Economists agree that fostering robust domestic investment and foreign direct investment (FDI) is a path that contributes to robust trade, which in turn stimulates economic growth. FDI is investment made to acquire lasting interest in enterprises operating outside of the country of the investor. On the positive side, it can create efficient links between economies, and may serve as a vehicle for local enterprise development, including small- and medium-sized enterprises (SMEs). It can also diffuse innovation through transfers of technology and know-how between the recipient (“host”) and the investing (“home”) economies and create jobs. It can also provide an opportunity for the host economy to promote its products more widely in international trade.6

In the process of competing for FDI, some undesirable trends emerge. To attract FDI, countries often race to make investment easier for investors by reducing or removing regulations and bureaucratic red tape, in such areas as issuance of business permits, customs regulations, and ease in hiring and firing workers. When they do this well, they are rewarded with high rankings by the World Bank’s flagship publication, Doing Business. In this rush to the bottom, governments neglect their responsibility to protect workers and the environment and to require investors to demonstrate responsible business conduct. Even though an independent panel challenged the assumption of the Doing Business Report that correlates reduction in regulation with growth and development, the laissez-faire spirit is deeply ingrained in the rhetoric of the international organizations that promote economic growth.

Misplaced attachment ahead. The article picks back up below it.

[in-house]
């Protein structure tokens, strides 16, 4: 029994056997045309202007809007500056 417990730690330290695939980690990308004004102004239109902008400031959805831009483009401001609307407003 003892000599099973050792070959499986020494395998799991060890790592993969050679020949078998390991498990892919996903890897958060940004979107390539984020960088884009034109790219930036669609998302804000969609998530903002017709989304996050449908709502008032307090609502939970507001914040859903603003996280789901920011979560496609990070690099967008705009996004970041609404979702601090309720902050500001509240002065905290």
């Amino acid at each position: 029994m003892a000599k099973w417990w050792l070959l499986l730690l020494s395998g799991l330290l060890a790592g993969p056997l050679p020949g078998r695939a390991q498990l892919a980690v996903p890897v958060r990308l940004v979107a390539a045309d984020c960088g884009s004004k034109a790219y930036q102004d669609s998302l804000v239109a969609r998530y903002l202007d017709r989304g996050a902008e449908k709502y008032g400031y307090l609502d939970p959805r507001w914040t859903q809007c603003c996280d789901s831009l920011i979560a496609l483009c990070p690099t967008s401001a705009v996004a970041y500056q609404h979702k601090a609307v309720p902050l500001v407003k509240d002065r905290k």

Countries also enter into international investment agreements (IIAs) to set rules on FDI. Over 3,200 bilateral, regional, or international investment agreements are currently in circulation. These agreements are concluded in a piecemeal manner, since any undertaking to do so at the global level is futile. While IIAs aim to set standards on host state’s treatment of foreign investors, modern investment agreements increasingly liberalize cross-border investment. Some are more progressive than others, embedding sustainable development, environmental protection and labor standards, and industry voluntary initiatives. But they generally constrain the ability of the host state to change the laws on the books to protect the investor from having to incur potential cost of complying with new laws.